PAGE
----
FATF team completes onsite five-day visit to decide Pakistan’s fate

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ISLAMABAD: This week, a 15-person team from the Financial Action Task Force (FATF) finished a quiet five-day visit to Pakistan. This could help Islamabad finally get off the grey list.
The 15-person FATF team’s findings will be talked about and looked over at the next FATF meeting, which will take place in Paris in October.
If the findings of the on-site team are good, Pakistan would finally be able to admit that its system to stop money laundering and terror financing isn’t as good as it could be.
The FATF team, which was treated as a state guest, stayed in the country from August 29 to September 2, according to official sources.
The Economic Coordination Committee (ECC) gave FATF Secretariat a special grant of Rs7 million so that the 15-member FATF team would have a place to stay, food to eat, and transportation.
The visit was kept secret, but sources said that the FATF delegation met with the right people and checked out what Pakistan had done to meet the requirements of the international financial watchdog on money laundering and terror financing.
In June, the FATF hinted that Pakistan might be taken off the grey list after it found that Pakistan was following the 34-point plan of action and agreed to send a team to check that these steps were being taken.
FATF put Pakistan on the “grey list” in June 2018 because its system for stopping money laundering and funding terrorism was not good enough.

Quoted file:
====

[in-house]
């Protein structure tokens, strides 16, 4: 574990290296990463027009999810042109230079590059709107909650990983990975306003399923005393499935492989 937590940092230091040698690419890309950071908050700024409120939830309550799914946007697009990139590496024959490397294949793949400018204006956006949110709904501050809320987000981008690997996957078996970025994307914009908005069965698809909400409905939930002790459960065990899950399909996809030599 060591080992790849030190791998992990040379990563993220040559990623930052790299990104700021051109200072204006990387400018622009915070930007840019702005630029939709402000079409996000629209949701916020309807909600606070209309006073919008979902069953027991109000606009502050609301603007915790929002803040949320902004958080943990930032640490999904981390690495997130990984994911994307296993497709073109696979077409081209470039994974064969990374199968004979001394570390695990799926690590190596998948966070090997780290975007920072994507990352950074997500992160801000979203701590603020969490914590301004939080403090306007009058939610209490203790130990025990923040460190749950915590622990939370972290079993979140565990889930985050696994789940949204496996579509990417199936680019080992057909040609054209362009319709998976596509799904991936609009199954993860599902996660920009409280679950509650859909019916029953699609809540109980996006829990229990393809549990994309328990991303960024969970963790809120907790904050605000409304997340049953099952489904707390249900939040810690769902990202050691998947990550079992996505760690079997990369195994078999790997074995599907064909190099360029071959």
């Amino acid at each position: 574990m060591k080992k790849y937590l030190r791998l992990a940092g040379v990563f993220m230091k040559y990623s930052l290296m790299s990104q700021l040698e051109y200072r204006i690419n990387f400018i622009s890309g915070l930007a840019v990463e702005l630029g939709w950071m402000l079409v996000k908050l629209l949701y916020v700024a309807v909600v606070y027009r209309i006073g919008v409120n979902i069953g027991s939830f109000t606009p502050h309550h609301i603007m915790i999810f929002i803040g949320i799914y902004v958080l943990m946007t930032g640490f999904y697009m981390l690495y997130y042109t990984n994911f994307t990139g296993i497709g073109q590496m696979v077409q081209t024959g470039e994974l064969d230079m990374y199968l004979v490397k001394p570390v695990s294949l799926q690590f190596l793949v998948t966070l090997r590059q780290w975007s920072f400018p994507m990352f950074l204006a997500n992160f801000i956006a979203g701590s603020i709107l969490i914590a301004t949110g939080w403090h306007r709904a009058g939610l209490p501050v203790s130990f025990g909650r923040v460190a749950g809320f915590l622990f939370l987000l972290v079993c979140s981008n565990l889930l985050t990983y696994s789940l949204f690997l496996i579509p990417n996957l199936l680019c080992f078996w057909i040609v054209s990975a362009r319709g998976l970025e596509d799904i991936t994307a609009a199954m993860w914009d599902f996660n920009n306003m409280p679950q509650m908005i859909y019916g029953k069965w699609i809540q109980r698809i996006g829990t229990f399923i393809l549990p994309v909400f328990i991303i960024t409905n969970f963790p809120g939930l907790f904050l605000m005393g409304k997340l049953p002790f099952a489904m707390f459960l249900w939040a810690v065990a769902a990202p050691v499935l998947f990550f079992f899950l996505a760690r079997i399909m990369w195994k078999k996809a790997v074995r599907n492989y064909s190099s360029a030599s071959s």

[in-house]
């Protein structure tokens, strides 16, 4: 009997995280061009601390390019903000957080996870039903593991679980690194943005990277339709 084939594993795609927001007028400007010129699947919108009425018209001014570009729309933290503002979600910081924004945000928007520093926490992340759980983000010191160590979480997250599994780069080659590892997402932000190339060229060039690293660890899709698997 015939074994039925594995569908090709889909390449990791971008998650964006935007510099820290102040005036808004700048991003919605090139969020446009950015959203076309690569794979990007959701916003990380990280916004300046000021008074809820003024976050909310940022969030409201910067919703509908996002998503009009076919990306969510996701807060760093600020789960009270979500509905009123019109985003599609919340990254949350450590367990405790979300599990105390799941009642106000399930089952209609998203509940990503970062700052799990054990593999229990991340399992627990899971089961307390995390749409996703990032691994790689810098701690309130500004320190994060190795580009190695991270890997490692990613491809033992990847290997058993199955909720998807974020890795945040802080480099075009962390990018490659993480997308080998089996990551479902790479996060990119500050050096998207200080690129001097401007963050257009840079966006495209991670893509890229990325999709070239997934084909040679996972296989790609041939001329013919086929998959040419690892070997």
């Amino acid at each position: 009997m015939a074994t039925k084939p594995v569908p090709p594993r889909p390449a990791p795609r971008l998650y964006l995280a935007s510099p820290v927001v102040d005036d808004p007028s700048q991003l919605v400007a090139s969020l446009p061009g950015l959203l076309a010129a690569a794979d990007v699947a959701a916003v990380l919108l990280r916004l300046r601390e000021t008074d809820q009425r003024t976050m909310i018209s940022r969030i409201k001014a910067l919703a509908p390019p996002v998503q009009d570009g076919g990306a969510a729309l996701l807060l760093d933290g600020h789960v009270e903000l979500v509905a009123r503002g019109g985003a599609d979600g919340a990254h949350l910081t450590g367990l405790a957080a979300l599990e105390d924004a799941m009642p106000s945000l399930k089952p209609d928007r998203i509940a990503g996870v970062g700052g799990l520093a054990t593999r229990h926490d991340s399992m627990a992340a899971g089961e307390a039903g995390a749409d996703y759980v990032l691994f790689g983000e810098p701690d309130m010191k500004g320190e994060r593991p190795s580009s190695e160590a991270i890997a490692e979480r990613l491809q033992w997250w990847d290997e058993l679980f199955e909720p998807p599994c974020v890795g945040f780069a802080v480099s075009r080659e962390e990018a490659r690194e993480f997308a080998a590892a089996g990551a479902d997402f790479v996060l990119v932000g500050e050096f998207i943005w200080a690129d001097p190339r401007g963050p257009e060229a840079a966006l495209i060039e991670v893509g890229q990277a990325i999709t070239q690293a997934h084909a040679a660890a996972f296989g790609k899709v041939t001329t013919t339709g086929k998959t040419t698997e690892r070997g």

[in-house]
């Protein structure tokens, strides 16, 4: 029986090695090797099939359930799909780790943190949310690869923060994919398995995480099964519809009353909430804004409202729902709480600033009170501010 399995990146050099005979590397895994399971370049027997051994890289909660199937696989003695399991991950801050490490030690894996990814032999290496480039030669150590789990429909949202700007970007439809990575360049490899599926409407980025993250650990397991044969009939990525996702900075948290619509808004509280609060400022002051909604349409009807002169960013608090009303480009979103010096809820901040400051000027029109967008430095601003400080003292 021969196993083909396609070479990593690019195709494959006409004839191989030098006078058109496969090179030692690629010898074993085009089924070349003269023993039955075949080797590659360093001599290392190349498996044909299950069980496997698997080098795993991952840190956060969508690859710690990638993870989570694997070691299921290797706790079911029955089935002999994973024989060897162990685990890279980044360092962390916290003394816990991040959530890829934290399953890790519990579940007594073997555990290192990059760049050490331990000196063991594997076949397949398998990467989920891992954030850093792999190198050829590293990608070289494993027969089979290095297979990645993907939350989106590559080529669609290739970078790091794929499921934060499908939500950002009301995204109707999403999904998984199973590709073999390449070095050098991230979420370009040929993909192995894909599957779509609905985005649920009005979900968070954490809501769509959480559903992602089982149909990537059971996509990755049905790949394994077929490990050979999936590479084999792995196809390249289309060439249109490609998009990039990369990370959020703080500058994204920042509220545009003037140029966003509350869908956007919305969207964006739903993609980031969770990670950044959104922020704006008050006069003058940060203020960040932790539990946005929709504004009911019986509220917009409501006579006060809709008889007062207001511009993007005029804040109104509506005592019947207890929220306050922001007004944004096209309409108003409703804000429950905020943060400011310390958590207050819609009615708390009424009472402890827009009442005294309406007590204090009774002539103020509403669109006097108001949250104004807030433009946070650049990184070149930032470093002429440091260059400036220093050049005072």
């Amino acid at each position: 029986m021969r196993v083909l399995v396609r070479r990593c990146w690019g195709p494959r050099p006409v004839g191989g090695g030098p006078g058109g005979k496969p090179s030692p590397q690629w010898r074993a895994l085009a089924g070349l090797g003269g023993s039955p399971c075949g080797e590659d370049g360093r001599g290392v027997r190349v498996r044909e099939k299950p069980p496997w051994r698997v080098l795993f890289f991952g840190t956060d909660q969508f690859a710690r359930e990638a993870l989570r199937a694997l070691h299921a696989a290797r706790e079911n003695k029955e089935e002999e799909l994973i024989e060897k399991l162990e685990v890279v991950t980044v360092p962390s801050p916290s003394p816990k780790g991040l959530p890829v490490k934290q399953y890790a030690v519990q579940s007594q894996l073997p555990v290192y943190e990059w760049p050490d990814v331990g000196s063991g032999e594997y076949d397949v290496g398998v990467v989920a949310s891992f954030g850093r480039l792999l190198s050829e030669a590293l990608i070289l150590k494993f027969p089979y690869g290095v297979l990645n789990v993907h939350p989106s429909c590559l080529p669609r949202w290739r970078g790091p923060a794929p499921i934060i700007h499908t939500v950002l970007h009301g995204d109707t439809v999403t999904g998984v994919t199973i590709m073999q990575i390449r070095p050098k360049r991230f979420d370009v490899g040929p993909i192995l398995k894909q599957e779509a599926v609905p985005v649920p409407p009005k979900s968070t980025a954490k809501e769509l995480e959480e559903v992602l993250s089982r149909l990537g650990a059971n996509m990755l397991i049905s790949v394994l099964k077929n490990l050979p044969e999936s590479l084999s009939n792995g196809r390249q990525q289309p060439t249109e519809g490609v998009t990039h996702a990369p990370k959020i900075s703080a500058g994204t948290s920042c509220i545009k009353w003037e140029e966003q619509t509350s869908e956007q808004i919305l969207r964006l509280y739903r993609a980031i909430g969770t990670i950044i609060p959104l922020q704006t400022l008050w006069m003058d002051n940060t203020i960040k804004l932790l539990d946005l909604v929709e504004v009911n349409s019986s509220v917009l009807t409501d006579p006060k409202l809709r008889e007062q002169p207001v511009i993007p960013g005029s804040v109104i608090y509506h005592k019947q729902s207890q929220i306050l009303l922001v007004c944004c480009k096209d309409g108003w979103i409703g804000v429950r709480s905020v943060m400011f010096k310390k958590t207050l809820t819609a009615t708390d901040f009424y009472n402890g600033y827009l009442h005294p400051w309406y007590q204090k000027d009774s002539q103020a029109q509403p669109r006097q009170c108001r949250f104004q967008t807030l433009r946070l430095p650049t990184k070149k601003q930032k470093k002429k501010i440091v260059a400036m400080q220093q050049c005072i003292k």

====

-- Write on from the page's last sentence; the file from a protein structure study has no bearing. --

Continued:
It was given a 27-point plan of action and then a 7-point plan to follow the FATF’s rules.
The main problem was that some people on the UNSC list who were accused of funding terrorism were being persecuted. Just a few days before the FATF meeting in Berlin in June, a Pakistani anti-terrorism court found Sajid Mir guilty in a terror financing case. This made the FATF members agree that Pakistan had made progress.
Officials in Pakistan were sure that the FATF team would say that the country was making progress. Officials, however, warned that Pakistan’s neighbour could still use its power to slow down the case.
The United States is thought to have played a key role in Pakistan’s onsite visit because it was happy with the country’s efforts to stop terror financing, especially the way it prosecuted certain people.
Pakistan’s reputation will be fixed when it is taken off the FATF grey list, and foreign investors will be more likely to invest in the country. The gray-listing makes it hard for countries to do financial transactions and raises the cost of doing business.
Pakistan’s struggling economy will get a boost when it is likely taken off the “grey list.”